|For Zynga, a Journey from the Cloud to Home — and Back Again |
By Robert McMillan
Wall Street Journal
9:17 am ET, May 8, 2015
In 2009, Zynga ZNGA +0.71% was a marquee customer for Amazon.com 's AMZN +1.41% cloud-computing services. Two years later, it spent $100 million to build its own data centers to handle the bulk of its computing. Now Zynga’s cloud cruise has come full circle.
The company Wednesday said it would shut its data centers and shift its computing workload back to Amazon, as part of $100 million in spending reductions.
“There’s a lot of places that are not strategic for us to have scale and we think not appropriate, like running our own data centers,” Zynga CEO Mark Pincus told investors on a conference call. “We’re going to let Amazon do that.”
Why the change? Well, Zynga’s business changed. The company grew fast as a maker of popular Web-based Facebook FB +0.22% apps, but stumbled as the world moved to mobile games.
“Their business didn’t grow the way they expected,” said Lydia Leong, an analyst with industry research firm Gartner. “Games were unpredictable,” she said, making it hard to plan computing needs.
Meanwhile, Amazon changed too. The company has famously slashed its cloud computing prices, and today offers companies like Zynga more flexibility to tap the right amount of computing power and storage, Leong said.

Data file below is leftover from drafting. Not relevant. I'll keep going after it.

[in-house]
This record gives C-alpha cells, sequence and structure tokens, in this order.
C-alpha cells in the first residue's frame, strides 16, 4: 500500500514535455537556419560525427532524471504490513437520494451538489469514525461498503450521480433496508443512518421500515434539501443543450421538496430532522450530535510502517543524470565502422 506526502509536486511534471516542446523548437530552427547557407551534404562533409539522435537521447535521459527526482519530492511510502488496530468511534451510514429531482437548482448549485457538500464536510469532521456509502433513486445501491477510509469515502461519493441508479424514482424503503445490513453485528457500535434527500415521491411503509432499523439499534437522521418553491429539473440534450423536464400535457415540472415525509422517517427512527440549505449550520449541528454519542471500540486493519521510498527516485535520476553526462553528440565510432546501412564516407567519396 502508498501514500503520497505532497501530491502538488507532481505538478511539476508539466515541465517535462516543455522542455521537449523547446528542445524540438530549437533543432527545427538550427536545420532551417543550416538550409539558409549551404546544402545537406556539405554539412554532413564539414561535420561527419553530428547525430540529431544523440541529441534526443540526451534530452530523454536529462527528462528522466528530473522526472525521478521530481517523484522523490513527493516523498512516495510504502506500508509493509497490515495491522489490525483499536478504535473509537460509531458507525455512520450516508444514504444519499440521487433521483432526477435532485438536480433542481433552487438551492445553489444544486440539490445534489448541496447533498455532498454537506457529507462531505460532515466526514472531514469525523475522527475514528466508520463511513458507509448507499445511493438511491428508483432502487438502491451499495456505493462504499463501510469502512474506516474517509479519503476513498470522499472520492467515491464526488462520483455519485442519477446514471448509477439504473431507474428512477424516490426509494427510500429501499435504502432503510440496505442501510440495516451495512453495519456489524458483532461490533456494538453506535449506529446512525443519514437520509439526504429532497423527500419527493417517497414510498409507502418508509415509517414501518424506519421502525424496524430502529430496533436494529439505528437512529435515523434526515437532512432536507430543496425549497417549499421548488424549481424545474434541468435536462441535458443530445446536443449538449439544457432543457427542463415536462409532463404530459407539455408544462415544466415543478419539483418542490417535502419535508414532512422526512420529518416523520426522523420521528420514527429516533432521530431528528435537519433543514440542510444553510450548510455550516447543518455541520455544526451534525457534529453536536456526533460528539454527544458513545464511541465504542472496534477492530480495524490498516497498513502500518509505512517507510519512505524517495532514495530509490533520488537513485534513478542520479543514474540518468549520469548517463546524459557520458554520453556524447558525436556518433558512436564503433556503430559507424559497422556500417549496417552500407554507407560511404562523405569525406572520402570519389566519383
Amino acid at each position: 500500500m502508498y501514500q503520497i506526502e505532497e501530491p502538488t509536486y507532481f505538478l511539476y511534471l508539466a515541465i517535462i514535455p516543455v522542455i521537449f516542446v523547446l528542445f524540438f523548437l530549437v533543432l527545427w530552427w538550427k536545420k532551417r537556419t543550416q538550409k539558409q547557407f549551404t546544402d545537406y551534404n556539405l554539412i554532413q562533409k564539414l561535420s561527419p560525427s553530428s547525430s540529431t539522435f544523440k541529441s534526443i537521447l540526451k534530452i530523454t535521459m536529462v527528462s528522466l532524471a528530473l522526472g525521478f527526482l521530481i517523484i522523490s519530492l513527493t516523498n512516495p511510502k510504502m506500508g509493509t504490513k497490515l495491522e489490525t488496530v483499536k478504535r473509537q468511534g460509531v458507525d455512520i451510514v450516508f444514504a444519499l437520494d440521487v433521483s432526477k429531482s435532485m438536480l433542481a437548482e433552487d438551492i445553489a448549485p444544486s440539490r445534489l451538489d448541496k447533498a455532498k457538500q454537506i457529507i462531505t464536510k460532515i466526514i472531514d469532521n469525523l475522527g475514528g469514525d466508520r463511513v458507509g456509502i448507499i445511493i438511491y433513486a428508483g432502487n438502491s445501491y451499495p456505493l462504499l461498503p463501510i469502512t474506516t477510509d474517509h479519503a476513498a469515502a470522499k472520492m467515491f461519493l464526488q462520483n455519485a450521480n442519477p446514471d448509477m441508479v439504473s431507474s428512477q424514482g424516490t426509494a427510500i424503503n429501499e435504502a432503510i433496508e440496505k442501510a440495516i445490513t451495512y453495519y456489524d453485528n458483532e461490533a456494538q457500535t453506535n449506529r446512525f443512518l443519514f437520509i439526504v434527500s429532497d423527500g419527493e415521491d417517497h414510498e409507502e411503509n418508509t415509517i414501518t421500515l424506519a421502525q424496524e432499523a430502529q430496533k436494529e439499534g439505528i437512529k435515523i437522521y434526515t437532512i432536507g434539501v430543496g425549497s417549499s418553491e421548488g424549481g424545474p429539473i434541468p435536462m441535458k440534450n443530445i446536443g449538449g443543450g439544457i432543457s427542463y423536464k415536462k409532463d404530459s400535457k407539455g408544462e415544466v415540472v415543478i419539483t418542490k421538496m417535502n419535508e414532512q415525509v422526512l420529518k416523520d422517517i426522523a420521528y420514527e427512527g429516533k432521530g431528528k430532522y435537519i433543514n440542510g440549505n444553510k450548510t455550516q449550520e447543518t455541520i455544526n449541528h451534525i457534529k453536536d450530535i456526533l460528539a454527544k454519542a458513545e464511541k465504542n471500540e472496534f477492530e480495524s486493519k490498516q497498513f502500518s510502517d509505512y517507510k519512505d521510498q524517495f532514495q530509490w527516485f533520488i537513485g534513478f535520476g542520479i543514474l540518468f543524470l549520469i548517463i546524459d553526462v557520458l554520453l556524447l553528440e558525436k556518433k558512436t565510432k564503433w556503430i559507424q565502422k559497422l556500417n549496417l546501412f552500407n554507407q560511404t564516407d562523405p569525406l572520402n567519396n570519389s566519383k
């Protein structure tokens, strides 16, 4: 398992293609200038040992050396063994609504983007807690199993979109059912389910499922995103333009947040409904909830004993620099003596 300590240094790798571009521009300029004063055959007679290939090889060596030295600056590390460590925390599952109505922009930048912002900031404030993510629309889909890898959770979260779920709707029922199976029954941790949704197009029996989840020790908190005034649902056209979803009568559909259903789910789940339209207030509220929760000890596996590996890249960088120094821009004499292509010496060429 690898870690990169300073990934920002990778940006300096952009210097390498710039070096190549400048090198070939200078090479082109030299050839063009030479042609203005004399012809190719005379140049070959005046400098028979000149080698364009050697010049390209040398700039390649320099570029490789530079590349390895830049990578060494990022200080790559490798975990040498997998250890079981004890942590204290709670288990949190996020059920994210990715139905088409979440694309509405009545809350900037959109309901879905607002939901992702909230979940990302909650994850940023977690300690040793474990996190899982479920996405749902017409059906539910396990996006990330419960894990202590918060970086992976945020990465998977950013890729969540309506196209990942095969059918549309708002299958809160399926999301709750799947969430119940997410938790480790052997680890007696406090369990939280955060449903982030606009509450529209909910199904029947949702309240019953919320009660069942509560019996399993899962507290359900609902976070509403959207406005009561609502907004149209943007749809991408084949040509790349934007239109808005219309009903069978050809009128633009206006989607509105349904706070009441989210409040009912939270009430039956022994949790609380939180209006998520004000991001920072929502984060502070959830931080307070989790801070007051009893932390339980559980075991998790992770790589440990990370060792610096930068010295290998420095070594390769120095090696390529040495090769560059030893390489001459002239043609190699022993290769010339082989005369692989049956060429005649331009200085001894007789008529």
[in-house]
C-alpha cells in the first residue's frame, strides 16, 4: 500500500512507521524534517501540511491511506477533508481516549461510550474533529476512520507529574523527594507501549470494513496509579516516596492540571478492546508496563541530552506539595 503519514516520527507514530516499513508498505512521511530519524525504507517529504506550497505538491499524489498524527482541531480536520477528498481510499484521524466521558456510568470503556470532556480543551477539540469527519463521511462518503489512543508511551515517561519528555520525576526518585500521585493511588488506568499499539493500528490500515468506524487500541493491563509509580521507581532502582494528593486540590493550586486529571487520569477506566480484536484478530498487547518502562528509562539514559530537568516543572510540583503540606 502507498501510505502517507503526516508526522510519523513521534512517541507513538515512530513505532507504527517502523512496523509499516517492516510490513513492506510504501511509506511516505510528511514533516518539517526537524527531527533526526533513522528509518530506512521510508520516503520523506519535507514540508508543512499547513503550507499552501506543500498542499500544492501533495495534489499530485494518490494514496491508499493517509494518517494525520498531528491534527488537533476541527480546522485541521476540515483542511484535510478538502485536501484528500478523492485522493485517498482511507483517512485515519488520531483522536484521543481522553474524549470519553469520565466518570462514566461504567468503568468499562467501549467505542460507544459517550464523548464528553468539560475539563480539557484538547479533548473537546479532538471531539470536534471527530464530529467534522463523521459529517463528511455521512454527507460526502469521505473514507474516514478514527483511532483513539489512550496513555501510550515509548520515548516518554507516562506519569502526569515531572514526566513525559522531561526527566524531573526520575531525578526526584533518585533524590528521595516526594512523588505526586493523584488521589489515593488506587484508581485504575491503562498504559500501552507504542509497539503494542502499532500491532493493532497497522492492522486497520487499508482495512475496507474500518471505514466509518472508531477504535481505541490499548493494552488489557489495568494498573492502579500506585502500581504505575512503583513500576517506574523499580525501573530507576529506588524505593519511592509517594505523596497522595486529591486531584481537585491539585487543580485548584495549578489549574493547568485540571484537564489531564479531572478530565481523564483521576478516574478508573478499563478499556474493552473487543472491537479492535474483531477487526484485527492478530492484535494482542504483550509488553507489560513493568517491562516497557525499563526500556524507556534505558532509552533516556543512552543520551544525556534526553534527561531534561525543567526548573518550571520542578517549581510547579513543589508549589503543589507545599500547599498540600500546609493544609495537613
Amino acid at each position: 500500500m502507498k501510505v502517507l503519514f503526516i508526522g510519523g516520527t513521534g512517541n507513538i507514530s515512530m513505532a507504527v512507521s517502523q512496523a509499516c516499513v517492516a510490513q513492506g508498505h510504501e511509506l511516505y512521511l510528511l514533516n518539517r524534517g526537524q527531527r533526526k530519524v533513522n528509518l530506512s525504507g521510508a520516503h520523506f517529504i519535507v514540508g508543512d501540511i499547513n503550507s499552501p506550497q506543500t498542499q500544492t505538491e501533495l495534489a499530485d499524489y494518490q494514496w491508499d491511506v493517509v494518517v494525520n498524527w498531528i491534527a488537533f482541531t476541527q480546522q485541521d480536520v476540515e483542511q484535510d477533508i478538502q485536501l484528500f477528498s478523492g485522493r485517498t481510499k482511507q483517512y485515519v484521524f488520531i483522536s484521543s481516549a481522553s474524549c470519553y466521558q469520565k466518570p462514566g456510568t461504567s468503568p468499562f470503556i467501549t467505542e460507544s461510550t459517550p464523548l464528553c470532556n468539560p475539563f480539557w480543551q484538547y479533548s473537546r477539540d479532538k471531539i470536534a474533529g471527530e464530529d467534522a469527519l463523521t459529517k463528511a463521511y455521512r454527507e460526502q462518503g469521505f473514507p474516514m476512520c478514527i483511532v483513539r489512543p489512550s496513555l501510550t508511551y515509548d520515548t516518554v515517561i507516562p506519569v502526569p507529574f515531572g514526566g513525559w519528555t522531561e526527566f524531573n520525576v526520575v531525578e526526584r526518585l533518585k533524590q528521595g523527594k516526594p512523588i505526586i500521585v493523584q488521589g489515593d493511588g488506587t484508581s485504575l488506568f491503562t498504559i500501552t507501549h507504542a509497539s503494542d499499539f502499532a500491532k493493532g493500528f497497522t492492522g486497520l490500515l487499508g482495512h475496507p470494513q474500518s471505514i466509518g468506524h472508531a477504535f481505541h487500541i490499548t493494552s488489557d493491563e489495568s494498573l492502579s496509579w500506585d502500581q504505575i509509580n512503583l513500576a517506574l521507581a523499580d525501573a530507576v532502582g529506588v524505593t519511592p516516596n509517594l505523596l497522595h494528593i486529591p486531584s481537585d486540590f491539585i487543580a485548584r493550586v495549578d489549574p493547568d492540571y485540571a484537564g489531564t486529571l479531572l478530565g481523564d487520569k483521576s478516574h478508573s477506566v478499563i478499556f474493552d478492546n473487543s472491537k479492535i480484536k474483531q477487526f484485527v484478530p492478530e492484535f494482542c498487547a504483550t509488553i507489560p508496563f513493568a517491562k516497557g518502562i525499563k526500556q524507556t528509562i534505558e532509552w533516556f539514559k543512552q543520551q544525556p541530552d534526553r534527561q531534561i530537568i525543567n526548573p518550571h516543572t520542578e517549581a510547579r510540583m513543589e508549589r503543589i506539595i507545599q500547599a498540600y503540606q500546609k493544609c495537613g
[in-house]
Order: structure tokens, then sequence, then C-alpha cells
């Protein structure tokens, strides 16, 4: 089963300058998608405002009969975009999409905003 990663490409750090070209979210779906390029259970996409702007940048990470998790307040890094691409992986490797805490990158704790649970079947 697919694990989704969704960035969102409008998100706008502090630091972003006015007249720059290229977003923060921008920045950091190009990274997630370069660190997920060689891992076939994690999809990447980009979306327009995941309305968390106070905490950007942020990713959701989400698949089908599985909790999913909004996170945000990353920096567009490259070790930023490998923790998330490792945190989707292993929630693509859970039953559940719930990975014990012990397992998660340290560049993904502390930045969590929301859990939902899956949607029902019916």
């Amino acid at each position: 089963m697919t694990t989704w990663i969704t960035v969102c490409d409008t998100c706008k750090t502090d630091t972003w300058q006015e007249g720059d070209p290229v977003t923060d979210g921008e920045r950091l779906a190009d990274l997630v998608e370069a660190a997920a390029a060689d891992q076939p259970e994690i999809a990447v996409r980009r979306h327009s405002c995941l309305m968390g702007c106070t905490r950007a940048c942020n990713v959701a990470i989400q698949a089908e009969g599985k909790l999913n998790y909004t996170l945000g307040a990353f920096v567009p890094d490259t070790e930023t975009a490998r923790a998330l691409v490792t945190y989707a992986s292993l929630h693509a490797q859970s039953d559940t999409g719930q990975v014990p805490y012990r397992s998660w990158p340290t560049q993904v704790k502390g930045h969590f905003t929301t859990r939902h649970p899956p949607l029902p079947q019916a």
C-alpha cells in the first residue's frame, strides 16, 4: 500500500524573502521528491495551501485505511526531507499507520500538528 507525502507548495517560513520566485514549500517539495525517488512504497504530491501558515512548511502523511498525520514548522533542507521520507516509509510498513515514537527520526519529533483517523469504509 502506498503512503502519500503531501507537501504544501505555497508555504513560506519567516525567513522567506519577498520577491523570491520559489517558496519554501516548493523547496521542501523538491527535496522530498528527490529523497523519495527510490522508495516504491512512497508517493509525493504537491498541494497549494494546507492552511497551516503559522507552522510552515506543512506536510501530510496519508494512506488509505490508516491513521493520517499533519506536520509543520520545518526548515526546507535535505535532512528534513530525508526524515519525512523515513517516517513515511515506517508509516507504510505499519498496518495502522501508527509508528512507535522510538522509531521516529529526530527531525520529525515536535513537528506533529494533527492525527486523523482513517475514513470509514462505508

Even after Zynga built its data centers in 2011, it still relied on Amazon for some tasks. That required the company to create software for the data centers, called zCloud, which made it easier to switch between Amazon’s servers and its own. The zCloud was based on open-source software called CloudStack, Leong said.
Zynga declined to comment for this article.
Amazon rivals Microsoft MSFT +2.36% and IBM sa IBM +1.13%y they offer customers an easier way to create such “hybrid” clouds, mixing customer-owned computers and a cloud provider. But Gartner’s Leong says customers can accomplish the same tasks using Amazon’s cloud without much additional effort.
When Zynga built the data centers, it bet that it could operate them more cheaply than paying Amazon. But squeezing better price performance out of a city block of servers turned out to be a tricky proposition.
Zynga may have simply decided that it wanted to be a gaming company, not a technology company, said David Moser, the chief technology officer of Zenovia Digital Exchange, an advertising-technology vendor that recently shifted much of its computing power from Amazon to its own data centers.
“Running a data center is expensive,” he said. “There are lots of mouths to feed when you have your own data center.”